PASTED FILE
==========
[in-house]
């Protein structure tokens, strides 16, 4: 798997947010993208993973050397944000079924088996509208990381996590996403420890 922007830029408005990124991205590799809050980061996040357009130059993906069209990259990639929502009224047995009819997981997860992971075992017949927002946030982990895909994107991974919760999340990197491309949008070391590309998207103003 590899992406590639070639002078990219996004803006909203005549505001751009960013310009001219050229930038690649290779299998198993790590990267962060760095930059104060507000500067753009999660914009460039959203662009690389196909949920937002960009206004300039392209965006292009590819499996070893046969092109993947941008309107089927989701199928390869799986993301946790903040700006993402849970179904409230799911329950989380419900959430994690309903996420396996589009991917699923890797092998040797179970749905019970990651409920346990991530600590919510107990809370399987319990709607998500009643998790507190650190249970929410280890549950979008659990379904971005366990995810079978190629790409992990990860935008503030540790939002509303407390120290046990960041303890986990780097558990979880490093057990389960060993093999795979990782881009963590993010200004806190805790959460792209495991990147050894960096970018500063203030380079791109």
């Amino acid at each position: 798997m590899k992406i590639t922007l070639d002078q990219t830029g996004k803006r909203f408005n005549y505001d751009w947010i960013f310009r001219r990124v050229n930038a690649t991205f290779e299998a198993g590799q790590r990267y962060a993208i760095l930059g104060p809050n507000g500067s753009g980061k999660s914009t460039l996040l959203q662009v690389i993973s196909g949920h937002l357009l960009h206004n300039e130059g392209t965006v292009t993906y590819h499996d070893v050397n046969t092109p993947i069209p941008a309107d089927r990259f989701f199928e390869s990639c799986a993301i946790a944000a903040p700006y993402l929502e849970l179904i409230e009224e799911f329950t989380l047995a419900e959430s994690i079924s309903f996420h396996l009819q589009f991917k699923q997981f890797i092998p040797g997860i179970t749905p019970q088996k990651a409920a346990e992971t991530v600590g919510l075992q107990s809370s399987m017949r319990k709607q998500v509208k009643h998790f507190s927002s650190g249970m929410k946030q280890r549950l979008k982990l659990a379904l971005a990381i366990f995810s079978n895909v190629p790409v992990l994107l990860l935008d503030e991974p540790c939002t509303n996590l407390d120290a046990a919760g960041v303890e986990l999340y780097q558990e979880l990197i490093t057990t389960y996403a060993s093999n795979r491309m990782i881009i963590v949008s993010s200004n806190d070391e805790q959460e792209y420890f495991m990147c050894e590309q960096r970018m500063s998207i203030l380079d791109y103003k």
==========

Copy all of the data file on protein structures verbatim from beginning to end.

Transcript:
[in-house]
């Protein structure tokens, strides 16, 4: 798997947010993208993973050397944000079924088996509208990381996590996403420890 922007830029408005990124991205590799809050980061996040357009130059993906069209990259990639929502009224047995009819997981997860992971075992017949927002946030982990895909994107991974919760999340990197491309949008070391590309998207103003 590899992406590639070639002078990219996004803006909203005549505001751009960013310009001219050229930038690649290779299998198993790590990267962060760095930059104060507000500067753009999660914009460039959203662009690389196909949920937002960009206004300039392209965006292009590819499996070893046969092109993947941008309107089927989701199928390869799986993301946790903040700006993402849970179904409230799911329950989380419900959430994690309903996420396996589009991917699923890797092998040797179970749905019970990651409920346990991530600590919510107990809370399987319990709607998500009643998790507190650190249970929410280890549950979008659990379904971005366990995810079978190629790409992990990860935008503030540790939002509303407390120290046990960041303890986990780097558990979880490093057990389960060993093999795979990782881009963590993010200004806190805790959460792209495991990147050894960096970018500063203030380079791109």
């Amino acid at each position: 798997m590899k992406i590639t922007l070639d002078q990219t830029g996004k803006r909203f408005n005549y505001d751009w947010i960013f310009r001219r990124v050229n930038a690649t991205f290779e299998a198993g590799q790590r990267y962060a993208i760095l930059g104060p809050n507000g500067s753009g980061k999660s914009t460039l996040l959203q662009v690389i993973s196909g949920h937002l357009l960009h206004n300039e130059g392209t965006v292009t993906y590819h499996d070893v050397n046969t092109p993947i069209p941008a309107d089927r990259f989701f199928e390869s990639c799986a993301i946790a944000a903040p700006y993402l929502e849970l179904i409230e009224e799911f329950t989380l047995a419900e959430s994690i079924s309903f996420h396996l009819q589009f991917k699923q997981f890797i092998p040797g997860i179970t749905p019970q088996k990651a409920a346990e992971t991530v600590g919510l075992q107990s809370s399987m017949r319990k709607q998500v509208k009643h998790f507190s927002s650190g249970m929410k946030q280890r549950l979008k982990l659990a379904l971005a990381i366990f995810s079978n895909v190629p790409v992990l994107l990860l935008d503030e991974p540790c939002t509303n996590l407390d120290a046990a919760g960041v303890e986990l999340y780097q558990e979880l990197i490093t057990t389960y996403a060993s093999n795979r491309m990782i881009i963590v949008s993010s200004n806190d070391e805790q959460e792209y420890f495991m990147c050894e590309q960096r970018m500063s998207i203030l380079d791109y103003k």